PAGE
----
Once the radioactive heating rate was determined, attention turned to the yet thornier issue of the ejecta opacity. The latter is crucial since it determines at what time and wavelength the ejecta becomes transparent and the light curve peaks. Given the general lack7 of experimental data or theoretical models for the opacity of heavy r-process elements, especially in the first and second ionization states of greatest relevance, Metzger et al. (2010b), Roberts et al. (2011) adopted grey opacities appropriate to the Fe-rich ejecta in Type Ia SNe. However, then Kasen et al. (2013) showed that the opacity of r-process elements can be significantly higher than that of Fe, due to the high density of line transitions associated with the complex atomic structures of some lanthanide and actinide elements (Sect. 3.2). This finding was subsequently confirmed by Tanaka and Hotokezaka (2013). As compared to the earlier predictions (Metzger et al. 2010b), these higher opacities push the bolometric light curve to peak later in time (\(\sim \)1 week instead of a \(\sim \)1 day timescale), and at a lower luminosity (Barnes and Kasen 2013). More importantly, the enormous optical wavelength opacity caused by line blanketing moved the spectral peak from optical/UV frequencies to the near-infrared (NIR).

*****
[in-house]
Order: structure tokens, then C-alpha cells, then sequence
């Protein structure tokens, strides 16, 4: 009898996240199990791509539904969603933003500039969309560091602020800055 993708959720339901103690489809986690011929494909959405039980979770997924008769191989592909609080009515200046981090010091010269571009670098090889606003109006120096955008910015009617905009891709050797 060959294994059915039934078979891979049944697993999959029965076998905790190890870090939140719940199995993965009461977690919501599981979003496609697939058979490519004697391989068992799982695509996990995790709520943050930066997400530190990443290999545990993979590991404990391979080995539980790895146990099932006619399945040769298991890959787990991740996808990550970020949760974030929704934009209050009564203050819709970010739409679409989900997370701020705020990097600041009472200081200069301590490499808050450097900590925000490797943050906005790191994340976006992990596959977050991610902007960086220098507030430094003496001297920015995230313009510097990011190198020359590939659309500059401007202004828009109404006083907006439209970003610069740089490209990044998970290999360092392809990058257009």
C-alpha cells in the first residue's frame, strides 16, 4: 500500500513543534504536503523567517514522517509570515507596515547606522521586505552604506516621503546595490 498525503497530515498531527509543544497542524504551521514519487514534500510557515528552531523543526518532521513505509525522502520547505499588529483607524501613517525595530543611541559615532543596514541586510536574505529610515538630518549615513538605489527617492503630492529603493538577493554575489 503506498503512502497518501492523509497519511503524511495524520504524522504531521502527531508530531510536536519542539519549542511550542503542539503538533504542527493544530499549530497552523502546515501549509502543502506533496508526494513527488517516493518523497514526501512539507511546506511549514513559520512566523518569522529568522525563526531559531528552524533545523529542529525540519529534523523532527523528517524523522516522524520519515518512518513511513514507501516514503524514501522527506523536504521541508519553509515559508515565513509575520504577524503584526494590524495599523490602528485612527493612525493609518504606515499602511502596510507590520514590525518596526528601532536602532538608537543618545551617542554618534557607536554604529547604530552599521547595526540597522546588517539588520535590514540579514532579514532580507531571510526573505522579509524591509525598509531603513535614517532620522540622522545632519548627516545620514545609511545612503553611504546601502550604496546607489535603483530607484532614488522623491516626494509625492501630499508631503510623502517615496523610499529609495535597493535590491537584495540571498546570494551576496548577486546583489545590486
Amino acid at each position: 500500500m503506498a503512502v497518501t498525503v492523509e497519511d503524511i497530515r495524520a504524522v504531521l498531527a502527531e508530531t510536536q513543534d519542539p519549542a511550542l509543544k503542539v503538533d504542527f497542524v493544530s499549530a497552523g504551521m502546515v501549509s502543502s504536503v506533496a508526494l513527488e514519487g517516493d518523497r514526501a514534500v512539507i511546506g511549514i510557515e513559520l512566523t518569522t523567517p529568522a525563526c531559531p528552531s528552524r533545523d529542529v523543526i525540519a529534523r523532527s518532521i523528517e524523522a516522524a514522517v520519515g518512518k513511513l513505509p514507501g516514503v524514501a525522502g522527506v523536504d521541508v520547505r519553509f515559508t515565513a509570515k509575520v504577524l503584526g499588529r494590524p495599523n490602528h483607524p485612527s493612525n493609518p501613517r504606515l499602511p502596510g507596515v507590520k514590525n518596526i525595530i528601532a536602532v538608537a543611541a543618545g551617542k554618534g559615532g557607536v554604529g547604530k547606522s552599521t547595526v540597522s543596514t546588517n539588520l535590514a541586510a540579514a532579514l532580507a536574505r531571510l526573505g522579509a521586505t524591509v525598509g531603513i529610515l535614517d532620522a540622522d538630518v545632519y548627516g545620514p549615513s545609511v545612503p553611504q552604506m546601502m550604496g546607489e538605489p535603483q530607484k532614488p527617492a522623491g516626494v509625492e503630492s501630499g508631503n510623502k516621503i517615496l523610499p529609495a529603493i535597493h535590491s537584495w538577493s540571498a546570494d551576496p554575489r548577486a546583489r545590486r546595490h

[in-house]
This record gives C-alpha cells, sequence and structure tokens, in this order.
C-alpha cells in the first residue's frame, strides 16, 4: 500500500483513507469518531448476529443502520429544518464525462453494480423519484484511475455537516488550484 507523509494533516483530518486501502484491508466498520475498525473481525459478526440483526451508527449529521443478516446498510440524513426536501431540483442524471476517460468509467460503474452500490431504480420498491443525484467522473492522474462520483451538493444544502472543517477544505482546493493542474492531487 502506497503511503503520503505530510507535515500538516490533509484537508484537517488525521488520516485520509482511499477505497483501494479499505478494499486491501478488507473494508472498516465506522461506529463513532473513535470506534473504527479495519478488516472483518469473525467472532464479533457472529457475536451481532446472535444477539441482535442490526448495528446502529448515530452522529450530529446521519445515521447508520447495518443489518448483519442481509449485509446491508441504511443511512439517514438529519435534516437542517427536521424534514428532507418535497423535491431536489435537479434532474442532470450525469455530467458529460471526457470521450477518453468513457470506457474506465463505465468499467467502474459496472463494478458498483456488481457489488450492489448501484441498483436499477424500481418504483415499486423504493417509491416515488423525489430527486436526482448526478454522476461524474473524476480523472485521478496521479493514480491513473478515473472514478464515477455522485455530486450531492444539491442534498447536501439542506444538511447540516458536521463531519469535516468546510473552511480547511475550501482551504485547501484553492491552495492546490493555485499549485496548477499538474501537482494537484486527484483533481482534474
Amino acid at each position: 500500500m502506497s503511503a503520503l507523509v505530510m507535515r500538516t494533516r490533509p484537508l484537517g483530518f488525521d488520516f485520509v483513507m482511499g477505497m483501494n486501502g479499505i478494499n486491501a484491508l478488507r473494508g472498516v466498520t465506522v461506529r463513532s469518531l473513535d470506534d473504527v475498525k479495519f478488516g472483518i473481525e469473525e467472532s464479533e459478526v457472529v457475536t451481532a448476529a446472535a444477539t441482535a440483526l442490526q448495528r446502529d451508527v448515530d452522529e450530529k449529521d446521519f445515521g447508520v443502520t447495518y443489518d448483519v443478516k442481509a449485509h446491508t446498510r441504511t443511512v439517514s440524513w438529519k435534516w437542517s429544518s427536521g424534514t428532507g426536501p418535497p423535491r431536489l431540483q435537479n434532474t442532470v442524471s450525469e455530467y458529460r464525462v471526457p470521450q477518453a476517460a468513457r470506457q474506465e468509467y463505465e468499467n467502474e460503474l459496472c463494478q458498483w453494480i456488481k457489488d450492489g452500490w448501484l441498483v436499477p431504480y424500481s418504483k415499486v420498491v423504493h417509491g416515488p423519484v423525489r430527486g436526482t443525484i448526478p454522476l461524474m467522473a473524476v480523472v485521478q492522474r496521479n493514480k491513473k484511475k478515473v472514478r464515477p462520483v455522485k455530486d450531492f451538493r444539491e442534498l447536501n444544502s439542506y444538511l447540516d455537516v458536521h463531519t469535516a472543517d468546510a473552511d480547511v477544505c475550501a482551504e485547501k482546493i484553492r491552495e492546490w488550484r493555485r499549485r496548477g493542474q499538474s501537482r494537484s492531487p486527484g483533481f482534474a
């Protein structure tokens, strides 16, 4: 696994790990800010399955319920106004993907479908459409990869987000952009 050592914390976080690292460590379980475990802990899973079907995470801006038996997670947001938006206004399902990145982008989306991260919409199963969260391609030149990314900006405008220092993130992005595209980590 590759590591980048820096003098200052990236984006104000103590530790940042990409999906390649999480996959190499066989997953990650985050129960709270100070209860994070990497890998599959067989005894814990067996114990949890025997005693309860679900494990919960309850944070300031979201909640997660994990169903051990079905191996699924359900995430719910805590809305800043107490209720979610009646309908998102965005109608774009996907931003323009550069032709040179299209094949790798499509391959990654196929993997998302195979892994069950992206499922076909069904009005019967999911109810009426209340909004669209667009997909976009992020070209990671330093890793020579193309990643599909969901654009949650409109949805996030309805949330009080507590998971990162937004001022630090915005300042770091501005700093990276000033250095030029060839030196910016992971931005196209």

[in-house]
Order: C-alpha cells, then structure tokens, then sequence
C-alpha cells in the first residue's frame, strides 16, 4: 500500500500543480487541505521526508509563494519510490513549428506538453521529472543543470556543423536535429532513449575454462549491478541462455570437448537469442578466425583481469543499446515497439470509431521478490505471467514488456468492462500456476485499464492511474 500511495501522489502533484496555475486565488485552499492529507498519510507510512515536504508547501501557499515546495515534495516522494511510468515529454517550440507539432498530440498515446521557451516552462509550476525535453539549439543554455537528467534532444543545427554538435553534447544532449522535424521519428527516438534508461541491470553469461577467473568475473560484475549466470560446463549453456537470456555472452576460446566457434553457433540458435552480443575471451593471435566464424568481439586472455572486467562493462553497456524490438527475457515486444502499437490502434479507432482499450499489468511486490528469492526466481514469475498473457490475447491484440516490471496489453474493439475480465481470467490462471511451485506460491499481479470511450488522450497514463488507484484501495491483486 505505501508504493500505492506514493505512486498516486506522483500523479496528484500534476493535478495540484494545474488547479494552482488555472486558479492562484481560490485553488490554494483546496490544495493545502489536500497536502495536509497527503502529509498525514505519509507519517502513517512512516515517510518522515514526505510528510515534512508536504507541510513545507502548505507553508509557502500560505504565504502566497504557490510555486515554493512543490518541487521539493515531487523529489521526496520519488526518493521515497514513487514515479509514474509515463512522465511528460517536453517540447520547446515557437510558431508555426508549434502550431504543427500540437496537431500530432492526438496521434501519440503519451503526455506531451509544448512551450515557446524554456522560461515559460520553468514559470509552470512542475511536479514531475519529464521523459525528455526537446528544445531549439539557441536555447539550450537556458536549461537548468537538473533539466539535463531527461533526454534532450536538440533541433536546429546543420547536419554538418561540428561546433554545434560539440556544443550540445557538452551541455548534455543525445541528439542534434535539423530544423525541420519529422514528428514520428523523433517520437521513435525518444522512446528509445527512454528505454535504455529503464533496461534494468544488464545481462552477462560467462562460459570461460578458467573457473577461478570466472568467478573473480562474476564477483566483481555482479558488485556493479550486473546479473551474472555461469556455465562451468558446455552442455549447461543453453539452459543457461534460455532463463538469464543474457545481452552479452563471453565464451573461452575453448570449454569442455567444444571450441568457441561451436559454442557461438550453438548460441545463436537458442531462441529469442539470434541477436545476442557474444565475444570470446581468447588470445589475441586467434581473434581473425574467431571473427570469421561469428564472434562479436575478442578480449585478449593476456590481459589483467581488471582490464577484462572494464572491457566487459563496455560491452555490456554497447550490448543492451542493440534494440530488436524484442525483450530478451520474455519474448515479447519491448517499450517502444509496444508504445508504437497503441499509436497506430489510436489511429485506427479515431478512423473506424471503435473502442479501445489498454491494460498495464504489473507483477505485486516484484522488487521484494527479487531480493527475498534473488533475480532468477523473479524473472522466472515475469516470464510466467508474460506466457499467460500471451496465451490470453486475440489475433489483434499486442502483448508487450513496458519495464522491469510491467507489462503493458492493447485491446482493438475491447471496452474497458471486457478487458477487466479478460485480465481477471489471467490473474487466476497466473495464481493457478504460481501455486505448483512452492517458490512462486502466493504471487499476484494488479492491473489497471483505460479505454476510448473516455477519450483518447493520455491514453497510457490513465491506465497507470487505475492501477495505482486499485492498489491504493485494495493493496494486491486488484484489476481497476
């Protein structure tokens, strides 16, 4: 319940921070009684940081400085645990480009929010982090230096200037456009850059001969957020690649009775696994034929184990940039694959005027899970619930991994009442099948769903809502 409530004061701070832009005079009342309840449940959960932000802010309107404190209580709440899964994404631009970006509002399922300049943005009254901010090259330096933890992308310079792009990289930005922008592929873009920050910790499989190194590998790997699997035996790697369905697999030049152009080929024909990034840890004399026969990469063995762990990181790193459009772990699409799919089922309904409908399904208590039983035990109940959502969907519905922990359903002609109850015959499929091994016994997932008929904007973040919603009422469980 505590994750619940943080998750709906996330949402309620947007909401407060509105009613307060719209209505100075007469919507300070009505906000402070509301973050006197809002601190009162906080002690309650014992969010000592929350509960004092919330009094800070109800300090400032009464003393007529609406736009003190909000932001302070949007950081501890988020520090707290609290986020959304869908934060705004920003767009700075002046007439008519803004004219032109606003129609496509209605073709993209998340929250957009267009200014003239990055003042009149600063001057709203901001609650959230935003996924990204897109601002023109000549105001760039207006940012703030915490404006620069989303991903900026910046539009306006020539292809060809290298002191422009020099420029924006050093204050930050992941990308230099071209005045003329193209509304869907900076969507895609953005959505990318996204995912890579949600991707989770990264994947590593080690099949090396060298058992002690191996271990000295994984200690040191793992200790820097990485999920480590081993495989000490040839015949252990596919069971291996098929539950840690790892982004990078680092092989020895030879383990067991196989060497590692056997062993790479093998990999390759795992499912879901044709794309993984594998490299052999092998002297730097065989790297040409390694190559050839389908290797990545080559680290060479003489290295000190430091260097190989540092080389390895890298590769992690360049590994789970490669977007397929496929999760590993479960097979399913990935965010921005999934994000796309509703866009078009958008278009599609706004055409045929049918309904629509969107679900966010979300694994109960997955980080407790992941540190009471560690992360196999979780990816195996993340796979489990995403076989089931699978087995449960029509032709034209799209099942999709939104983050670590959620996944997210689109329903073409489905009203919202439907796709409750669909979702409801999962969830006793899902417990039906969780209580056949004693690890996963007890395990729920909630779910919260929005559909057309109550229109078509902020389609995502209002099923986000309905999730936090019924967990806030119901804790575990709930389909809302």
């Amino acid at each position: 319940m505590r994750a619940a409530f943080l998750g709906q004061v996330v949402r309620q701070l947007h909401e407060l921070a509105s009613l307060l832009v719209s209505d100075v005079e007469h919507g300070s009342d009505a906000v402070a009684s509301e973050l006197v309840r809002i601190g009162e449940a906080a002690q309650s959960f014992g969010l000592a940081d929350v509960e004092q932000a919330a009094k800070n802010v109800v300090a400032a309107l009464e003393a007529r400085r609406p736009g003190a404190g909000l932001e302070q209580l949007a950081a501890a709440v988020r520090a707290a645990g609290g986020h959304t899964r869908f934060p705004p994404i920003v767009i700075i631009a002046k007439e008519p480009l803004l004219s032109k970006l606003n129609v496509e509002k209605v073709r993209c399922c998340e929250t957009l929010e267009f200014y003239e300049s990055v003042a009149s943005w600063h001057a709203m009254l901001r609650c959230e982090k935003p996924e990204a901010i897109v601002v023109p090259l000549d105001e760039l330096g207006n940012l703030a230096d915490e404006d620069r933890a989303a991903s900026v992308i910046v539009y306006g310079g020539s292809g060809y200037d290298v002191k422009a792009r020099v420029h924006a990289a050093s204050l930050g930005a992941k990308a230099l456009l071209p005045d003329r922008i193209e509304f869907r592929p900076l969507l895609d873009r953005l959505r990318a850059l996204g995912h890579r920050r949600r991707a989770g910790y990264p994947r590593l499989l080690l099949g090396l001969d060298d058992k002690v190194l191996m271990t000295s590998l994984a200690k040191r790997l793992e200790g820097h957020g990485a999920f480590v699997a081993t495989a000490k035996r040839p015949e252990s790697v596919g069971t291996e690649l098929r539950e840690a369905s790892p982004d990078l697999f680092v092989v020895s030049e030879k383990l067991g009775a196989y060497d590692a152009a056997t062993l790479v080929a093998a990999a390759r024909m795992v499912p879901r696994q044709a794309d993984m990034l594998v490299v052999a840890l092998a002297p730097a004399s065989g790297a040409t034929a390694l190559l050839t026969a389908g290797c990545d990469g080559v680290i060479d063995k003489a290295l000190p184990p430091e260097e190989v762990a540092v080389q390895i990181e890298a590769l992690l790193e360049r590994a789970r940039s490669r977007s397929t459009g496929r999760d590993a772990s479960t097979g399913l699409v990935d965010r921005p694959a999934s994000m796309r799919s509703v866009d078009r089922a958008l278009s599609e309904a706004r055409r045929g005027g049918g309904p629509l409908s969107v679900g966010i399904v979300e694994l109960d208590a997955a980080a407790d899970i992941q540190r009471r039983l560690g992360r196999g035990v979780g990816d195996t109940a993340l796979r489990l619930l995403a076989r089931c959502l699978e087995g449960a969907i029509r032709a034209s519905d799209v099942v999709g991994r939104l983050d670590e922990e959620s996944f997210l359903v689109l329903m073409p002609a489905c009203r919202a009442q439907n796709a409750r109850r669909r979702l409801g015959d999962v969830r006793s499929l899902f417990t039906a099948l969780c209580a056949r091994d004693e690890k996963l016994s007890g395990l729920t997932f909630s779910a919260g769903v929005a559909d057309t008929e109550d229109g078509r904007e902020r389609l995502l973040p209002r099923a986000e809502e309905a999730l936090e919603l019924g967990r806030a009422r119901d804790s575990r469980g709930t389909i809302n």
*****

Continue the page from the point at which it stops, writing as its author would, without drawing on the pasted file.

Later that year, Tanvir et al. (2013) and Berger et al. (2013) presented evidence for excess infrared emission following the short GRB 130603B on a timescale of about one week using the Hubble Space Telescope. If confirmed by future observations, this discovery would be the first evidence directly relating NS mergers to short GRBs, and hence to the direct production of r-process nuclei (see Sect. 5.1 for further discussion of kilonova searches after short GRBs). As discussed further in Sect. 5.2, the prediction that kilonova emission peaks in the NIR, with the optical emission highly suppressed, has important implications for the strategies of EM follow-up of future GW bursts. The timeline of theoretical predictions for the peak luminosities, timescales, and spectrap peak of the kilonova emission are summarized in Table 1 and Fig. 1.
Table 1

Timeline of major developments in kilonova research


Lattimer and Schramm: r-process from BH–NS mergers